Changes specific to "Future Echoes" include new bike shots of Lister inserted at the beginning,[16] and computer-generated special effects of Red Dwarf breaking the light barrier.[16] Also post-production video effects of white flashes were added to scenes when the ship breaks the light barrier.[16] An additional dramatic score was added to the scene of Lister's impending death.[16]

See also[edit]


  1. ^ "British Sitcom Guide — Red Dwarf — Series 1". sitcom.co.uk. Retrieved 31 January 2008.
  2. ^ a b "BBC Programme Catalogue RED DWARF — FUTURE ECHOES". BBC. Retrieved 27 November 2011.[permanent dead link]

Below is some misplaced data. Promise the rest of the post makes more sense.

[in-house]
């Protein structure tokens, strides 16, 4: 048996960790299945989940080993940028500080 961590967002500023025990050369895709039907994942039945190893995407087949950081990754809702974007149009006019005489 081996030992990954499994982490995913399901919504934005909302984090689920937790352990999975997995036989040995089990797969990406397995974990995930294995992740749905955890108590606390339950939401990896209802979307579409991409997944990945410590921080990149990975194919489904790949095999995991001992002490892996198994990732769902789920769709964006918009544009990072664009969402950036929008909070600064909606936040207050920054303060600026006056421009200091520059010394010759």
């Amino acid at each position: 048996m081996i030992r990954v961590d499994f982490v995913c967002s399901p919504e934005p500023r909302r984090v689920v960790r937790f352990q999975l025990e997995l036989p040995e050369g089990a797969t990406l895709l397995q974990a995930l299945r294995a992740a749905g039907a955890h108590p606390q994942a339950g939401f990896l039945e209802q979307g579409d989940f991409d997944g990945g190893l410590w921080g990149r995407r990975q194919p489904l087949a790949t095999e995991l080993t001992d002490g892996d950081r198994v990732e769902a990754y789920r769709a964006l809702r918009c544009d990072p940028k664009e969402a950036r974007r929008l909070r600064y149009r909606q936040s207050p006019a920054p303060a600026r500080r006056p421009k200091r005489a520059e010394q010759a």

3. ^ a b "Future Echoes cast and crew". IMDb. Retrieved 31 January 2008.
  4. ^ a b Episode Survey Results, Red Dwarf Smegazine, issue 10, December 1992, Fleetway Editions Ltd, ISSN 0965-5603
  5. ^ a b c d Episode Guide: Series 1 episode 2: Future Echoes, Red Dwarf Smegazine, volume 2 issue 2, June 1993, Fleetway Editions Ltd, ISSN 0965-5603
  6. ^ "Sci-Fi-London Film Festival — The Bodysnatcher Collection". sci-fi-london.com. Archived from the original on 8 April 2008. Retrieved 30 January 2008.
  7. ^ Howarth & Lyons (1993) p. 46.
  8. ^ a b Howarth & Lyons (1993) p. 47.
  9. ^ Remastering Crew (2007). The Beginning DVD documentary (DVD). Bodysnatcher DVD Boxset disc 1: BBC.CS1 maint: location (link)
  10. ^ Intrerview: Peter Wragg, Red Dwarf Smegazine, issue 8, October 1992, Fleetway Editions Ltd, ISSN 0965-5603